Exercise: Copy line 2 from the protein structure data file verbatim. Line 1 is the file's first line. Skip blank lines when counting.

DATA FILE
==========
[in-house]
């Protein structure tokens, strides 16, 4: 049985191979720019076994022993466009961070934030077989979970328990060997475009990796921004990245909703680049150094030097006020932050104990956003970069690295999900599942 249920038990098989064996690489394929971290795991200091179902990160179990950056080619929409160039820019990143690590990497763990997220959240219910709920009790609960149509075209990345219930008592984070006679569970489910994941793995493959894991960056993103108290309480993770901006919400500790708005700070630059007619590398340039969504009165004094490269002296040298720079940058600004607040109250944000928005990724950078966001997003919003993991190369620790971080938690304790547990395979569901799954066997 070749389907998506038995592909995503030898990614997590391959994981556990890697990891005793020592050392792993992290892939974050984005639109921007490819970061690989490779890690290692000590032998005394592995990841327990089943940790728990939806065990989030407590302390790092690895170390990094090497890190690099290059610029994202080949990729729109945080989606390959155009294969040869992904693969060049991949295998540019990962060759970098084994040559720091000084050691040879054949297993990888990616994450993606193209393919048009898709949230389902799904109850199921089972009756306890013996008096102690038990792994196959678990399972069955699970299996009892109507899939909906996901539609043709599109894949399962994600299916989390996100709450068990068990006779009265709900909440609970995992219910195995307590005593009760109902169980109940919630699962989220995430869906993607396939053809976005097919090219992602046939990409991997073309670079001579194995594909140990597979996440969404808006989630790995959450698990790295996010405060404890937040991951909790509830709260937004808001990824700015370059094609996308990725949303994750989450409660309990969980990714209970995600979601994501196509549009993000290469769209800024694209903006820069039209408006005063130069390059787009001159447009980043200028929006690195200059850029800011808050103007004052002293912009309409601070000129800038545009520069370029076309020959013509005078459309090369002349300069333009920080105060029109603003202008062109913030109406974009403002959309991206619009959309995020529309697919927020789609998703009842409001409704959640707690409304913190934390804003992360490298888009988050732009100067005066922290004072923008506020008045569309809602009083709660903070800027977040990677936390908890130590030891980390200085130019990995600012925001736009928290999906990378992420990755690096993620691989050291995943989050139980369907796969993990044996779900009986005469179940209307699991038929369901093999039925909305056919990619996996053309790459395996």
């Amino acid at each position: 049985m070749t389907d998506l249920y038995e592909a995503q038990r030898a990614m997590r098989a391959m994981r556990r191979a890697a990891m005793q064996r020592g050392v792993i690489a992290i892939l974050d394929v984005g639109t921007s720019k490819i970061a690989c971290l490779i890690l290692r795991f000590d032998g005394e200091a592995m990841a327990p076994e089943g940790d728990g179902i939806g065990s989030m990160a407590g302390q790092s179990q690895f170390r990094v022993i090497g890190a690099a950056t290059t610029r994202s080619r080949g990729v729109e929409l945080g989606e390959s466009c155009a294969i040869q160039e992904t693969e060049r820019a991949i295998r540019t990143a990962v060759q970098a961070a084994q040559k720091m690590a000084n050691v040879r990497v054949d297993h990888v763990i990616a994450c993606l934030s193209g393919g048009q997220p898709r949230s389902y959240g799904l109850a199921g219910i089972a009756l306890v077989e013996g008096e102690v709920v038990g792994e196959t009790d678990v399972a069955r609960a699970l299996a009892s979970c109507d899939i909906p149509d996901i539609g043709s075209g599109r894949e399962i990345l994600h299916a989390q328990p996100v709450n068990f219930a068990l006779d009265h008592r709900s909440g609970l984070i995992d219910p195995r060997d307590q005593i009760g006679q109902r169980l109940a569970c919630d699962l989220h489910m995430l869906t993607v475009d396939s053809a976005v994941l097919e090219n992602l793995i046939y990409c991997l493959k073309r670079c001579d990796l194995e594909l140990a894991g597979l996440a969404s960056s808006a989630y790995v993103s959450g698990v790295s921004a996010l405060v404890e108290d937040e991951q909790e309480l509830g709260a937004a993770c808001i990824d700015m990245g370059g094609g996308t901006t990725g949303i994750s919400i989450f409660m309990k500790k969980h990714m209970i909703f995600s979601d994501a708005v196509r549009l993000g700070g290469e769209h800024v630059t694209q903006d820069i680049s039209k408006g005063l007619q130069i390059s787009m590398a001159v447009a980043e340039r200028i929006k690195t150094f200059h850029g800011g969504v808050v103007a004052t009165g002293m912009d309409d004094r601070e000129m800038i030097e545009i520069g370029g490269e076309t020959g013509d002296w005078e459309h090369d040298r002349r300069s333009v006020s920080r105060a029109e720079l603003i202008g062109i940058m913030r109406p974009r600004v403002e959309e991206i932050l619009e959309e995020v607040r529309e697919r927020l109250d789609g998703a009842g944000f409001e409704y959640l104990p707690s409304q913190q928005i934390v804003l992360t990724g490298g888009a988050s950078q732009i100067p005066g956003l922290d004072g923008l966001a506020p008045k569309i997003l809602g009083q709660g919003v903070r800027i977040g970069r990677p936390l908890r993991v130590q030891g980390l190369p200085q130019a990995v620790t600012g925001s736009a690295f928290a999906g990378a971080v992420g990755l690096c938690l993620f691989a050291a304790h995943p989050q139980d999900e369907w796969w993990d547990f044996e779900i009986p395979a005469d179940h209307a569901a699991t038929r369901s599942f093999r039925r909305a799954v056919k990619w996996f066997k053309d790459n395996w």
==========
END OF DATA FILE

């Protein structure tokens, strides 16, 4: 049985191979720019076994022993466009961070934030077989979970328990060997475009990796921004990245909703680049150094030097006020932050104990956003970069690295999900599942 249920038990098989064996690489394929971290795991200091179902990160179990950056080619929409160039820019990143690590990497763990997220959240219910709920009790609960149509075209990345219930008592984070006679569970489910994941793995493959894991960056993103108290309480993770901006919400500790708005700070630059007619590398340039969504009165004094490269002296040298720079940058600004607040109250944000928005990724950078966001997003919003993991190369620790971080938690304790547990395979569901799954066997 070749389907998506038995592909995503030898990614997590391959994981556990890697990891005793020592050392792993992290892939974050984005639109921007490819970061690989490779890690290692000590032998005394592995990841327990089943940790728990939806065990989030407590302390790092690895170390990094090497890190690099290059610029994202080949990729729109945080989606390959155009294969040869992904693969060049991949295998540019990962060759970098084994040559720091000084050691040879054949297993990888990616994450993606193209393919048009898709949230389902799904109850199921089972009756306890013996008096102690038990792994196959678990399972069955699970299996009892109507899939909906996901539609043709599109894949399962994600299916989390996100709450068990068990006779009265709900909440609970995992219910195995307590005593009760109902169980109940919630699962989220995430869906993607396939053809976005097919090219992602046939990409991997073309670079001579194995594909140990597979996440969404808006989630790995959450698990790295996010405060404890937040991951909790509830709260937004808001990824700015370059094609996308990725949303994750989450409660309990969980990714209970995600979601994501196509549009993000290469769209800024694209903006820069039209408006005063130069390059787009001159447009980043200028929006690195200059850029800011808050103007004052002293912009309409601070000129800038545009520069370029076309020959013509005078459309090369002349300069333009920080105060029109603003202008062109913030109406974009403002959309991206619009959309995020529309697919927020789609998703009842409001409704959640707690409304913190934390804003992360490298888009988050732009100067005066922290004072923008506020008045569309809602009083709660903070800027977040990677936390908890130590030891980390200085130019990995600012925001736009928290999906990378992420990755690096993620691989050291995943989050139980369907796969993990044996779900009986005469179940209307699991038929369901093999039925909305056919990619996996053309790459395996």